A: If the house was built after the early 70s - when the International Residential Code began requiring 2x6 rafters on 24” centers, the answer is generally “no.” Three years of testing by Structural Engineers at Sandia National Laboratories, results of which were released in April 2016, found that roofs made using 2x6 lumber on 24” centers were 330% stronger than estimated by the Building Code. This is a substantially greater margin than needed to support a solar panel array with a dead-load of 2.5 lbs. per square foot.

 

Q: We’ve been approached to finance a “Community Solar” project. What is “Community Solar”?

A: Community solar consists of a central installation that provides customers with an opportunity to opt into the solar installation and receive a proportional share of financial or energy output of the system, thereby allowing customers to realize the environmental and economic benefits of solar energy without requiring a solar installation of their own.  For more information, visit our Community Solar page!

 

Q: What are steps I can take to encourage solar in my community?

A: One of the most important steps you can take to encourage solar in your community is to reduce the "soft costs" of solar - defined as business process or administrative costs that can increase the time and money it takes to install a solar system.  See our page on Best Management Practices for Local Governments for a compilation of resources that will get you started.  Another option is to pursue SolSmart designation, which provides high-profile, national recognition for communities that have made it cheaper and easier for solar customers to invest in solar energy.  Communities pursuing this designation are eligible for no-cost technical assistance from a team of national solar and local government experts.  Visit out SolSmart page to learn more about the program as well as to explore additional resources on encouraging solar in your community.

 

Q: What are the risk factors when lending for solar energy equipment?

A: Risk factors include the same concerns as for any other asset-based loan - financial strength and stability of the borrower, credit history, and so forth. There is also a difference. Unlike a piece of machinery, solar PV, once installed, has very little, if any, maintenance or overhead associated with it. Risk factors appear to be lower than for most equipment purchases. Properly designed and installed, a solar PV system will often have a net positive cash flow if the term of the loan and interest rate are appropriate. Calculations as of June 2016 have shown the value of energy produced to be equal to or greater than the monthly payment on a loan. If the borrower has a P&L and balance sheet that meet your criteria, odds are good to excellent that they will be paying the bank instead of the utility company. Once the loan is paid, their cash flow position improves by the amount of the loan payment and more, because the cost of the solar electricity does not increase with time as does the cost of utility energy.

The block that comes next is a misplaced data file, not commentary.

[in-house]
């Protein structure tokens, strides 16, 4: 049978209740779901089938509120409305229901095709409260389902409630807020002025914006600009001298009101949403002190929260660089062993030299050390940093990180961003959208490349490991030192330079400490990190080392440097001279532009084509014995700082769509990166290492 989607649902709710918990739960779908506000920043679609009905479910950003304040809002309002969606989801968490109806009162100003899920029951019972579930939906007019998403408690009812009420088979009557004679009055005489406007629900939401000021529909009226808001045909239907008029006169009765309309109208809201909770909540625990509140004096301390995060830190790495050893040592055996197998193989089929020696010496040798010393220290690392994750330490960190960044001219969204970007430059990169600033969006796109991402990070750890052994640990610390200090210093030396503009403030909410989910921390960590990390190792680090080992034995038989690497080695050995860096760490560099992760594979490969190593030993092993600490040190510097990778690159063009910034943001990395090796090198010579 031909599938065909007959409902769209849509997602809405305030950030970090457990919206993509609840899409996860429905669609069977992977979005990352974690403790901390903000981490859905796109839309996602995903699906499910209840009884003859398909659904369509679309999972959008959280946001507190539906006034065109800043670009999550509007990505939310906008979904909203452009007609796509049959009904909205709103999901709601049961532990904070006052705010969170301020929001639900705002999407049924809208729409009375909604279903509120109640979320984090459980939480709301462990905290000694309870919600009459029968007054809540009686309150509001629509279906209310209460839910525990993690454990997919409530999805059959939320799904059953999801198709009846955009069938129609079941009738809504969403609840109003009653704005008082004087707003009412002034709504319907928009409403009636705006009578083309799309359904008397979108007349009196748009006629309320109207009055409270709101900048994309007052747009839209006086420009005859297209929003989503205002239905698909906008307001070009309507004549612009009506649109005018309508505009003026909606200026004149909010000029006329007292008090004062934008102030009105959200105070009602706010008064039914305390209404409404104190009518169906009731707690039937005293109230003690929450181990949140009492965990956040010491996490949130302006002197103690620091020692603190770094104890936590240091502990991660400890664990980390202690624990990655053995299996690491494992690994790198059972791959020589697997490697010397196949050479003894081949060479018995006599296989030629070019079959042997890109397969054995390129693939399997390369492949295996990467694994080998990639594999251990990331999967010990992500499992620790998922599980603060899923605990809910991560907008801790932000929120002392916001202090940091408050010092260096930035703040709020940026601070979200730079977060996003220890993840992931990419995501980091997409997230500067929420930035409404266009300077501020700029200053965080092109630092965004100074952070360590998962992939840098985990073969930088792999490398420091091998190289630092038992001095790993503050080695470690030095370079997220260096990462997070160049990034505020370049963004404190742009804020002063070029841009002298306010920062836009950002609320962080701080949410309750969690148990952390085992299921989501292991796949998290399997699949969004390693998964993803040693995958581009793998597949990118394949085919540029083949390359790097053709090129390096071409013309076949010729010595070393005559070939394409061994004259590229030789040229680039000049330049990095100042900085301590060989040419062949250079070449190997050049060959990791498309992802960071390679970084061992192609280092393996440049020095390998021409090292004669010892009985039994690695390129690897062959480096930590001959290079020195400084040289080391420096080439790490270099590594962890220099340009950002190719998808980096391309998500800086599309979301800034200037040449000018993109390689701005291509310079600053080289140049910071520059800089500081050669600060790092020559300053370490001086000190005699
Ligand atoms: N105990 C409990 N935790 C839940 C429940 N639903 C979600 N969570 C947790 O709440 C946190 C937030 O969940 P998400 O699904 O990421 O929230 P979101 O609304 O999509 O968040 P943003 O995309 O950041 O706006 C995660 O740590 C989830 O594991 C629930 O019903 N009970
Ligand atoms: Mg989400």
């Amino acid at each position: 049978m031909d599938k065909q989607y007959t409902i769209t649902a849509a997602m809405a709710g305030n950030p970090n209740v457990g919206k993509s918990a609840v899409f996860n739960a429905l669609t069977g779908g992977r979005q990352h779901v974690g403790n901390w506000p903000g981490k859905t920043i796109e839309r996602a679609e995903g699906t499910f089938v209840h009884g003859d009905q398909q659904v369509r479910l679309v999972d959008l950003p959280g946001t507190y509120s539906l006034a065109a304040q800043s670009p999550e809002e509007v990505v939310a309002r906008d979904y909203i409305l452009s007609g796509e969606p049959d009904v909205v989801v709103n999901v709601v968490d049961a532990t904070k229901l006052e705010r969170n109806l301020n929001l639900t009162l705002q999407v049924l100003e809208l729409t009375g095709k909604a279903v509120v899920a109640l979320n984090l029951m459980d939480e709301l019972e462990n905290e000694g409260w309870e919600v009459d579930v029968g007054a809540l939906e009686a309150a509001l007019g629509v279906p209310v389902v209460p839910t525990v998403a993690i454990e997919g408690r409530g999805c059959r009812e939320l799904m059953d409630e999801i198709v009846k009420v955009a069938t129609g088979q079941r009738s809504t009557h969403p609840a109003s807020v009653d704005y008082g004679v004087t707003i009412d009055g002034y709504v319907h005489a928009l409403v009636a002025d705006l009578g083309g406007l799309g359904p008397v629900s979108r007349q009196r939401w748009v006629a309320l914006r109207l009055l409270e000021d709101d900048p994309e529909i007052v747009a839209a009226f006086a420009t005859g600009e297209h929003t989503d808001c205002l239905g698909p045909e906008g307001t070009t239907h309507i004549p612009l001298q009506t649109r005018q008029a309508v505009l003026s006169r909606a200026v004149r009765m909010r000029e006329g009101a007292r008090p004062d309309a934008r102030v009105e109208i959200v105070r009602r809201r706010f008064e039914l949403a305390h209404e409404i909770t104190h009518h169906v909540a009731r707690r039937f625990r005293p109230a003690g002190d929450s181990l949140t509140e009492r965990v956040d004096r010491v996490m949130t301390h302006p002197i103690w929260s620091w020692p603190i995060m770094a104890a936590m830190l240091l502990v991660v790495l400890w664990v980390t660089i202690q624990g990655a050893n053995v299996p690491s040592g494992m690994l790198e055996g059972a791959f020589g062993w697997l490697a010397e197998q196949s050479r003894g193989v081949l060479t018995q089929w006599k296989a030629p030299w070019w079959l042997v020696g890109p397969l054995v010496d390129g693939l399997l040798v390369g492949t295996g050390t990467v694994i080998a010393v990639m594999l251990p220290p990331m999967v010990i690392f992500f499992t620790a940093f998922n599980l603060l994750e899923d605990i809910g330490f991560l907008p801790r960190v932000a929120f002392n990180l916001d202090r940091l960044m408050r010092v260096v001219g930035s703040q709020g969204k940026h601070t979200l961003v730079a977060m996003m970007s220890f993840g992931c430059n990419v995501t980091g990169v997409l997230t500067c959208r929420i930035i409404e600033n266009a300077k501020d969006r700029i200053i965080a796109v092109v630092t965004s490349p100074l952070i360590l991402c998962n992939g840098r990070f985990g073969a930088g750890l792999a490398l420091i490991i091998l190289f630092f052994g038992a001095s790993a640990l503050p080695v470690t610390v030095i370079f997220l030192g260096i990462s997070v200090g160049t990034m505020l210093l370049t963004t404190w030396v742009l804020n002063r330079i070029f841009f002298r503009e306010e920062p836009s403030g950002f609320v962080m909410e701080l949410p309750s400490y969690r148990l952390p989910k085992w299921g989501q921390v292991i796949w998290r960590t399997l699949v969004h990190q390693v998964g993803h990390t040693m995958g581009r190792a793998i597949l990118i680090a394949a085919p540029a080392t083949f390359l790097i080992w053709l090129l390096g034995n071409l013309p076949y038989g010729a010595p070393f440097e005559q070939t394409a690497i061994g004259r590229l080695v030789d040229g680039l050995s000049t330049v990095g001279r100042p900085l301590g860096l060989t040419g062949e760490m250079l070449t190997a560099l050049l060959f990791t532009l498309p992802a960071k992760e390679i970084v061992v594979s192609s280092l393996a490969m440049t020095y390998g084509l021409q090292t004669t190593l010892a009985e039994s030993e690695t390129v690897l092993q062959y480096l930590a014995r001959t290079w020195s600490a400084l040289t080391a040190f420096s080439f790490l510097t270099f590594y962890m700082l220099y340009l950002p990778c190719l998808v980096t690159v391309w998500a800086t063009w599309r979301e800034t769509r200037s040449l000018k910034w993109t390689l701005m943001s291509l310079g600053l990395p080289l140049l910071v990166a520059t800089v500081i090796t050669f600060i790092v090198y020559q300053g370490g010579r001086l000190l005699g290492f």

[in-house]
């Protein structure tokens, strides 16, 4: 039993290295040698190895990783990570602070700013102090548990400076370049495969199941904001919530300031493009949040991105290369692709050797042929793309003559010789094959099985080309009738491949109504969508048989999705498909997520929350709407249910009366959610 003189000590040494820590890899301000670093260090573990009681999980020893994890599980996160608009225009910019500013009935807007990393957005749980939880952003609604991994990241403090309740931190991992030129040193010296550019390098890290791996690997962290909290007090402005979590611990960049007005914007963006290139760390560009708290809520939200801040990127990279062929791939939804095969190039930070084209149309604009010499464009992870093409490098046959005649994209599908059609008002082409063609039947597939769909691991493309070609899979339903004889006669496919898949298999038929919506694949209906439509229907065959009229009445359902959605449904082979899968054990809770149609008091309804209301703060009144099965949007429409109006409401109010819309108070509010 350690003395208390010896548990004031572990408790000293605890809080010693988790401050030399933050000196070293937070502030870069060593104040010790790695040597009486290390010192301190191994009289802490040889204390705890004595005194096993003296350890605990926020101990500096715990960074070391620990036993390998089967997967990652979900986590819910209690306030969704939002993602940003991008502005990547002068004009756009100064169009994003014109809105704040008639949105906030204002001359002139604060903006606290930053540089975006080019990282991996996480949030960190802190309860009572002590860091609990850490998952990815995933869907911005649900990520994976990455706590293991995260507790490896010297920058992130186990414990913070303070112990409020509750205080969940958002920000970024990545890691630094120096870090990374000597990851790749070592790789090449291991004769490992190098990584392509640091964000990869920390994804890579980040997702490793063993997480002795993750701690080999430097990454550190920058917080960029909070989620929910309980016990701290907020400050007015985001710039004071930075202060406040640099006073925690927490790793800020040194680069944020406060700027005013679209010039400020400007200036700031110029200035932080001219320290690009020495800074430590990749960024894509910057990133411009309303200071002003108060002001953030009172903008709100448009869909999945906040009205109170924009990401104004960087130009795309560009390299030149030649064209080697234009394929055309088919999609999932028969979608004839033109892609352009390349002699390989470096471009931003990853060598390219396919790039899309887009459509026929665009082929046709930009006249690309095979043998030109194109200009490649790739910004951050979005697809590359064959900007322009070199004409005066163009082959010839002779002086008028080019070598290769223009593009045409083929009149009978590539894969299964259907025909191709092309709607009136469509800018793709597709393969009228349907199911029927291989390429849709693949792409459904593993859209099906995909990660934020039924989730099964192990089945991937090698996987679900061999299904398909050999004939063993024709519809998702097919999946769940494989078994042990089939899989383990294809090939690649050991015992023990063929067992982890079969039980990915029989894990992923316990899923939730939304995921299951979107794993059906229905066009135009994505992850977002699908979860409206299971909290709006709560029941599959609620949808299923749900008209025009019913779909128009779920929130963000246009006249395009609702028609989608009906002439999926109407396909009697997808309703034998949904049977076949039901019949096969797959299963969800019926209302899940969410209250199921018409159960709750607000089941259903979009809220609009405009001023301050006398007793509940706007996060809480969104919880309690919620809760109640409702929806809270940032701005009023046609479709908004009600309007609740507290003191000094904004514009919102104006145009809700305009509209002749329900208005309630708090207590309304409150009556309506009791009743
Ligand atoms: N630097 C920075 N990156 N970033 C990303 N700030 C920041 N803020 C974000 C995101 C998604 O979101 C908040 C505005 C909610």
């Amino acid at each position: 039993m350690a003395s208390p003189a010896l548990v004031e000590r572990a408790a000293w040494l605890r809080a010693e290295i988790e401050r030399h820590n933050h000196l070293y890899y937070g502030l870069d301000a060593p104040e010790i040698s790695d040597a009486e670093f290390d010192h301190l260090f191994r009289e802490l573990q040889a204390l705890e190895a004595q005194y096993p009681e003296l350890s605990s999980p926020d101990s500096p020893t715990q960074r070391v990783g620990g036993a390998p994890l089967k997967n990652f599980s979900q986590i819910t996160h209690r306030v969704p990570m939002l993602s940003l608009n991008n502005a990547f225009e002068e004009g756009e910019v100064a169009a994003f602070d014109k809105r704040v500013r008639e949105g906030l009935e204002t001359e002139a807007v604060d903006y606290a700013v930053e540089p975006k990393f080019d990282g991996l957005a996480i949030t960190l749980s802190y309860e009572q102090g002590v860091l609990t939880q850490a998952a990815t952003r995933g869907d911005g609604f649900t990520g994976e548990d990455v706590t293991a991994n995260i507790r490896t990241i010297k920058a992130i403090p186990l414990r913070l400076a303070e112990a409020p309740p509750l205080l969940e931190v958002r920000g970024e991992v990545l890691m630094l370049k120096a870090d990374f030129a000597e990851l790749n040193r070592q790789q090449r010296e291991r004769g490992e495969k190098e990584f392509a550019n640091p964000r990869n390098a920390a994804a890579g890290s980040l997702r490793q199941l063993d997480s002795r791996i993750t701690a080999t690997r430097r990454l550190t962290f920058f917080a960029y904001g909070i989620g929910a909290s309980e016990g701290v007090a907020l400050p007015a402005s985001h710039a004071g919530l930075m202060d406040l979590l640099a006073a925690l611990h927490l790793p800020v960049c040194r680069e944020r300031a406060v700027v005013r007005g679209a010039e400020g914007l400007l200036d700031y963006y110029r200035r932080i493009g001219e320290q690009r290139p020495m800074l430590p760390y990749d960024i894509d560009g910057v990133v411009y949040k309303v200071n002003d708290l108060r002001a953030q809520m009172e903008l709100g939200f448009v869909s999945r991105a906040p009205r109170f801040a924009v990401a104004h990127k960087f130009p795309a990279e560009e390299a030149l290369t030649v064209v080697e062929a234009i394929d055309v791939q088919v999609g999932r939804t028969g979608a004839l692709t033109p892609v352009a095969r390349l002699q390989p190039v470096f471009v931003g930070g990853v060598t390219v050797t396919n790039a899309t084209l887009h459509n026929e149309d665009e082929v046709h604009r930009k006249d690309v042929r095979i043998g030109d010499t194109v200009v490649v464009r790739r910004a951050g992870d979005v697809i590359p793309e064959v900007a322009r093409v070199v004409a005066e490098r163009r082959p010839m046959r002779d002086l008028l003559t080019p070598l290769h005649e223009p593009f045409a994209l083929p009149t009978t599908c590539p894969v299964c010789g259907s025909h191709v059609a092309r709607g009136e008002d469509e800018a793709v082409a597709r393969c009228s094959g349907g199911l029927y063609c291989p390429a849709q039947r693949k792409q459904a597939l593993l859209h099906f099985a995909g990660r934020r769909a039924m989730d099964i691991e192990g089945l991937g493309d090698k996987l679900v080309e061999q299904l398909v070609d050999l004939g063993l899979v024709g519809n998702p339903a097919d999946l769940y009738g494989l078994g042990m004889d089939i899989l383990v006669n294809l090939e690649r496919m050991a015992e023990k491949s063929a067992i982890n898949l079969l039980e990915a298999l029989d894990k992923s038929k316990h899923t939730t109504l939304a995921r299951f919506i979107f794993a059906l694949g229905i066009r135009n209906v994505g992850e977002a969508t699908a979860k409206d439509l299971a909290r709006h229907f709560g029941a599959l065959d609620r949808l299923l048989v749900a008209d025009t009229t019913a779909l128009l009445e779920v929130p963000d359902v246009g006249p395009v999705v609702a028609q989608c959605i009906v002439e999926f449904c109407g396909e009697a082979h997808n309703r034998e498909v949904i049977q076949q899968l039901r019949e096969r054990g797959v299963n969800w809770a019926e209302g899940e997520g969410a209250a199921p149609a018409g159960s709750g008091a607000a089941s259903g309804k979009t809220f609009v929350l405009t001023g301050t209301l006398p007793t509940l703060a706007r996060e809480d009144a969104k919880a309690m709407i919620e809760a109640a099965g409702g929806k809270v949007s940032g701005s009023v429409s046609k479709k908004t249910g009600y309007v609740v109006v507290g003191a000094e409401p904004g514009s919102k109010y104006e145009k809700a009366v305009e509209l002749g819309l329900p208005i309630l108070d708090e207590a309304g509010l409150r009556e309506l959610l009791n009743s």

Q: What communities in North Texas have solar ordinances?

A: Increasingly, cities are choosing to address solar PV systems through specific ordinances. The American Planning Association maintains a list of the solar planning and zoning regulations, including direct links to the codes themselves. You can also view our Solar Ordinance Matrix, an overview of existing solar ordinances in the North Texas region. If you know of any ordinances not represented here, or of any information that has changed, please contact us to correct it!  For more resources on how to address solar in the zoning code or adopt a solar ordinance, click here.

 

Q: What effect do solar panels have on nearby properties?